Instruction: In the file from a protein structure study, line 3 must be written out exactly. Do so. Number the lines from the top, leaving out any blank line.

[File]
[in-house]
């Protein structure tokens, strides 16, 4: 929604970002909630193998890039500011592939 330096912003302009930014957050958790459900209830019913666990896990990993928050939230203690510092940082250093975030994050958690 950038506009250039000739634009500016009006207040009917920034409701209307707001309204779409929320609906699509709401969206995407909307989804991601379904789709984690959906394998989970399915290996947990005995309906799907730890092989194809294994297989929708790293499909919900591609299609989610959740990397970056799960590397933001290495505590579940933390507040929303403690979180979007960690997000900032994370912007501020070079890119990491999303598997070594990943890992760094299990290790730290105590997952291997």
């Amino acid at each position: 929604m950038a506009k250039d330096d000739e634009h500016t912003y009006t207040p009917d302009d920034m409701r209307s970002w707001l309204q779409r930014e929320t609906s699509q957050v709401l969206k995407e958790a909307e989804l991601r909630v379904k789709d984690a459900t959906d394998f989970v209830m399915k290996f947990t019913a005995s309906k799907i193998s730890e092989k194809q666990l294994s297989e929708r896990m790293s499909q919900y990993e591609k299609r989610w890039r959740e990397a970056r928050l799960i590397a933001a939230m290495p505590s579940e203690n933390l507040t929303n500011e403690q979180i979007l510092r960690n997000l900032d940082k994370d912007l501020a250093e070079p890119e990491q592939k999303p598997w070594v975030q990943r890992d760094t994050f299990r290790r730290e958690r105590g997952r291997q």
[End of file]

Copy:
């Amino acid at each position: 929604m950038a506009k250039d330096d000739e634009h500016t912003y009006t207040p009917d302009d920034m409701r209307s970002w707001l309204q779409r930014e929320t609906s699509q957050v709401l969206k995407e958790a909307e989804l991601r909630v379904k789709d984690a459900t959906d394998f989970v209830m399915k290996f947990t019913a005995s309906k799907i193998s730890e092989k194809q666990l294994s297989e929708r896990m790293s499909q919900y990993e591609k299609r989610w890039r959740e990397a970056r928050l799960i590397a933001a939230m290495p505590s579940e203690n933390l507040t929303n500011e403690q979180i979007l510092r960690n997000l900032d940082k994370d912007l501020a250093e070079p890119e990491q592939k999303p598997w070594v975030q990943r890992d760094t994050f299990r290790r730290e958690r105590g997952r291997q």